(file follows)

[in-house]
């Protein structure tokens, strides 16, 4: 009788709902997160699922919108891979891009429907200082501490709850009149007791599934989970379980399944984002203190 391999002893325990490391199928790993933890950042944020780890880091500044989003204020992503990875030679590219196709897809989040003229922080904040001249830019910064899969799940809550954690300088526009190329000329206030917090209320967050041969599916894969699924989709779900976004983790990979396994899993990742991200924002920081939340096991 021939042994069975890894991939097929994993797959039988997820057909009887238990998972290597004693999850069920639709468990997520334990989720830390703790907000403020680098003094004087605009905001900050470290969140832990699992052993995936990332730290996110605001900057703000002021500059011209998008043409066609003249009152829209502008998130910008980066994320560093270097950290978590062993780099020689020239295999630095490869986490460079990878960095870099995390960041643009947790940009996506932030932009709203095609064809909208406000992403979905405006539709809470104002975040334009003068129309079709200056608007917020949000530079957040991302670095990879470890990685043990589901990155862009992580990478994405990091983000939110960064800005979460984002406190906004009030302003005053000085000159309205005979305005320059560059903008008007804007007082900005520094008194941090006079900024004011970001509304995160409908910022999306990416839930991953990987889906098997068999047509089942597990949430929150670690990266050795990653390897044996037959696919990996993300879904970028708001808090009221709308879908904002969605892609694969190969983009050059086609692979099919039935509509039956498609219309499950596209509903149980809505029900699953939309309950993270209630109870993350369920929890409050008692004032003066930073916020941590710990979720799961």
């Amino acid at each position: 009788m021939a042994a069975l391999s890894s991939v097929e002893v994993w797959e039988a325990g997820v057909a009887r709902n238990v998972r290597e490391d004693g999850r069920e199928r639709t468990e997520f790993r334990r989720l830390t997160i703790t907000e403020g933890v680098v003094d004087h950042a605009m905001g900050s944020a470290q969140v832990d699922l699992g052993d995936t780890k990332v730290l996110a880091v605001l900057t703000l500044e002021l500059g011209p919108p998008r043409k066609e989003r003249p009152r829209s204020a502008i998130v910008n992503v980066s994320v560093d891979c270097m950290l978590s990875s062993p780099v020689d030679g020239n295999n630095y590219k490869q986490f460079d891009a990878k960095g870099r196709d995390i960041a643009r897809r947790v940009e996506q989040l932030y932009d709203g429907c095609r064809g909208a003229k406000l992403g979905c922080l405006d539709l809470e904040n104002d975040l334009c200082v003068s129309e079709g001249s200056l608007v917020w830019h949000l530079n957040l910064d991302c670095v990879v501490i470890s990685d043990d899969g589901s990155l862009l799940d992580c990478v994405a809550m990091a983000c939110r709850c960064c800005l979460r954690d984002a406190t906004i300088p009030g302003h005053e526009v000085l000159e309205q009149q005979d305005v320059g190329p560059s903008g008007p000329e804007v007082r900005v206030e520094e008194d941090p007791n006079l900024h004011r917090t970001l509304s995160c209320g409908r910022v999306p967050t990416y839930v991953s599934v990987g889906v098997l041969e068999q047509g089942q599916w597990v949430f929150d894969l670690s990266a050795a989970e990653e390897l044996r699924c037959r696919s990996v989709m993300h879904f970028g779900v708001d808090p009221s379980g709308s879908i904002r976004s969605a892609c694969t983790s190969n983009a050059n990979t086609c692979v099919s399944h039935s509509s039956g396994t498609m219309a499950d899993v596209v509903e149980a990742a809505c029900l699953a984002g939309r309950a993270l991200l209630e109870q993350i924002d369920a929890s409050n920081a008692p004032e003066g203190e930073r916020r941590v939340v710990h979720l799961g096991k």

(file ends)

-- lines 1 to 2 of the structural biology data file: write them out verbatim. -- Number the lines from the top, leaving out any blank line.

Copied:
[in-house]
């Protein structure tokens, strides 16, 4: 009788709902997160699922919108891979891009429907200082501490709850009149007791599934989970379980399944984002203190 391999002893325990490391199928790993933890950042944020780890880091500044989003204020992503990875030679590219196709897809989040003229922080904040001249830019910064899969799940809550954690300088526009190329000329206030917090209320967050041969599916894969699924989709779900976004983790990979396994899993990742991200924002920081939340096991 021939042994069975890894991939097929994993797959039988997820057909009887238990998972290597004693999850069920639709468990997520334990989720830390703790907000403020680098003094004087605009905001900050470290969140832990699992052993995936990332730290996110605001900057703000002021500059011209998008043409066609003249009152829209502008998130910008980066994320560093270097950290978590062993780099020689020239295999630095490869986490460079990878960095870099995390960041643009947790940009996506932030932009709203095609064809909208406000992403979905405006539709809470104002975040334009003068129309079709200056608007917020949000530079957040991302670095990879470890990685043990589901990155862009992580990478994405990091983000939110960064800005979460984002406190906004009030302003005053000085000159309205005979305005320059560059903008008007804007007082900005520094008194941090006079900024004011970001509304995160409908910022999306990416839930991953990987889906098997068999047509089942597990949430929150670690990266050795990653390897044996037959696919990996993300879904970028708001808090009221709308879908904002969605892609694969190969983009050059086609692979099919039935509509039956498609219309499950596209509903149980809505029900699953939309309950993270209630109870993350369920929890409050008692004032003066930073916020941590710990979720799961």